NIH Public Access Policy to be Considered by full House Appropriations, ACRL Legislative Update for July 6, 2007.

An Open Letter to the U.S. Congress Signed by 26 Nobel Prize Winners, July 8, 2007

Battle to Resume as NIH Seeks to Require Deposit in PubMed Central, Library Journal Academic Newswire, July 10, 2007.

Daniel Pulliam, Bill to Require NIH to Publish Research Online, Tech Insider, July 10, 2007.

Publishers Fight Hard to Strike NIH Policy, but Congress Holding Firm, Library Journal Academic Newswire, July 12, 2007.

Podcast interview with Heather Joseph, Executive Director of SPARC, on the bill to mandate OA at the NIH, July 13, 2007.

Peter Suber, House vote on OA mandate next Tuesday, Open Access News, July 13, 2007.

Congressional Support Builds for Access to Publicly Funded Research, a press release from the Alliance for Taxpayer Access, July 13, 2007.

Marc Meola, Urgent Action Needed On NIH Policy - Call Your Reps, ACRLog, July 13, 2007.

NIH Public Access Policy Update:  Request for letters to all Representatives and Senators, a press release from the Alliance for Taxpayer Access, July 13, 2007.

Peter Suber, Tell Congress to support an OA mandate at the NIH, Open Access News, July 14, 2007.

NIH Public Access Policy Update: Request for letters to all Representatives and Senators, July 14, 2007

Letter from seven library associations to the House of Representatives in support of an OA mandate at the NIH, July 16, 2007.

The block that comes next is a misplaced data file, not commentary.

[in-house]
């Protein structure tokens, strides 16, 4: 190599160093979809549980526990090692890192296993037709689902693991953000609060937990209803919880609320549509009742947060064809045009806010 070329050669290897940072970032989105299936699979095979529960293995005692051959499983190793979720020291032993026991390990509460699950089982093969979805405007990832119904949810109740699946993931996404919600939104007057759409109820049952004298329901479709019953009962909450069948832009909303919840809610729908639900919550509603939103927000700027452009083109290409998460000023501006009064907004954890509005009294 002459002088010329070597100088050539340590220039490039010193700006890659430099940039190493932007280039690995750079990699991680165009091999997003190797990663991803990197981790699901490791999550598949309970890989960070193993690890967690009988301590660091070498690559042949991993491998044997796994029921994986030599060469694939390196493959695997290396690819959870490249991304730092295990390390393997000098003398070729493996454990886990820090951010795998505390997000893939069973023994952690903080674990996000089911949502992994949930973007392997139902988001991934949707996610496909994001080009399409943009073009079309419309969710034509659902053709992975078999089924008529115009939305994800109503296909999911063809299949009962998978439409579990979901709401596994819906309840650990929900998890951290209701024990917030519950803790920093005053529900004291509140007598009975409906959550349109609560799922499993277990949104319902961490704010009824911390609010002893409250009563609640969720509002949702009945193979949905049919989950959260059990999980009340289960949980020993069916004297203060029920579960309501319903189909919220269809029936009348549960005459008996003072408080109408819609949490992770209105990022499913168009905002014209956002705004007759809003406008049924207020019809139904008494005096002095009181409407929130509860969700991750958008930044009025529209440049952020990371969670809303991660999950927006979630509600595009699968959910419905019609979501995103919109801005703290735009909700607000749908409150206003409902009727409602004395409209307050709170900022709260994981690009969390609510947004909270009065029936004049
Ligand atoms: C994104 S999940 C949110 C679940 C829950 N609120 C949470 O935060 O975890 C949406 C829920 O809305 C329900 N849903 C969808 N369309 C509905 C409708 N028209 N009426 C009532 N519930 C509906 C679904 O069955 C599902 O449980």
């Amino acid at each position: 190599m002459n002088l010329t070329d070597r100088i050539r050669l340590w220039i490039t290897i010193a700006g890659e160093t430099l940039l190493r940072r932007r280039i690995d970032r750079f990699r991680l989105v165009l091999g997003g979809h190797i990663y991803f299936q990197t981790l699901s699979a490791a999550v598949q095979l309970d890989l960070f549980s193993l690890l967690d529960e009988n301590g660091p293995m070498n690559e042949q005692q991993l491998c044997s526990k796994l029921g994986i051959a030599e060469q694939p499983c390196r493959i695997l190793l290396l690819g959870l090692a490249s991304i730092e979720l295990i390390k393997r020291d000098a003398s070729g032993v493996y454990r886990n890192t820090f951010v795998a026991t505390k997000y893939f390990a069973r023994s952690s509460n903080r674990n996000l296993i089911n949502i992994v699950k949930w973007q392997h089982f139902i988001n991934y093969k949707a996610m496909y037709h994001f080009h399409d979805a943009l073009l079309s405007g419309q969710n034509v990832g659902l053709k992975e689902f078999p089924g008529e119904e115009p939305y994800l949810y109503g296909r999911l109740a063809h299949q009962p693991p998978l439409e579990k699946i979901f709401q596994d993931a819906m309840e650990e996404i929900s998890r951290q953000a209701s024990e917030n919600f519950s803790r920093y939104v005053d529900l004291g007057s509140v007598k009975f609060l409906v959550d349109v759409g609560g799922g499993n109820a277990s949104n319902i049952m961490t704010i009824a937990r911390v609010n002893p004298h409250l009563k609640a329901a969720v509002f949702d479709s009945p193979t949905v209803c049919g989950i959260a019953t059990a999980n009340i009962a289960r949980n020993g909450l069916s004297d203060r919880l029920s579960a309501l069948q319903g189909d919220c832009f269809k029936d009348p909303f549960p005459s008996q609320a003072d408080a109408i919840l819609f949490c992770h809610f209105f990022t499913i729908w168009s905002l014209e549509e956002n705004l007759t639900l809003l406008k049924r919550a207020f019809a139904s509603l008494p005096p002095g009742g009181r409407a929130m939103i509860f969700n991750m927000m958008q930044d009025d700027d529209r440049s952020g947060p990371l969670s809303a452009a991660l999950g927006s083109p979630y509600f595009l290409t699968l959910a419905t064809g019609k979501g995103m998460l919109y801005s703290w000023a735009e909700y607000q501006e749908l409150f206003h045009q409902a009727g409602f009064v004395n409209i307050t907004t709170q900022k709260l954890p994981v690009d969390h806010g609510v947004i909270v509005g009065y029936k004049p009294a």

Letter from seven library associations to the Senate in support of an OA mandate at the NIH, July 16, 2007.

NIH Mandatory Policy Backed in Congress, but Copyright Concerns Remain, Library Journal Academic Newswire, July 17, 2007. 

Brendan Ballou, Open Access: House Vote Tomorrow, Public Knowledge blog, July 17, 2007.

Peter Suber, OA mandate for NIH clears another hurdle, Open Access News, July 18, 2007.

NIH Policy Spurring Discussion of How Best to Ensure Public Access, Library Journal Academic Newswire, July 19, 2007.

Peter Suber, Houses approves OA mandate for NIH, but Bush may veto, Open Access News, July 20, 2007.

House Backs Taxpayer-Funded Research Access, a press release from the Alliance for Taxpayer Access, July 20, 2007.

Brandon Keim, One Small Vote for House, One Giant Leap for Open Science, Wired News, July 20, 2007.

Andrew Albanese, Congress Backs NIH Access Policy, But Publishers Resist, Library Journal, July 23, 2007.

David J. Hanson, House Bill Mandates Public Access To Research Results
Legislation would require free online access to NIH-funded research papers within 12 months, Chemical & Engineering News, July 24, 2007.

Scott Jaschik, Momentum for Open Access, Inside Higher Ed, July 24, 2007.

William Walsh, Schroeder follows Dezenhall's script, Issues in Scholarly Communication, July 24, 2007.

Peter Mühlbauer, Erfolg für Open Access in den USA, Telepolis, July 24, 2007.

Accessing NIH research, Los Angeles Times, July 28, 2007.,0,2419093.story?coll=la-opinion-leftrail

Dan Penny, NIH Public Access Policy Gets Congressional Backing, Outsell/EPS Insights, July 31, 2007.  (Not even the URL is accessible to non-subscribers.)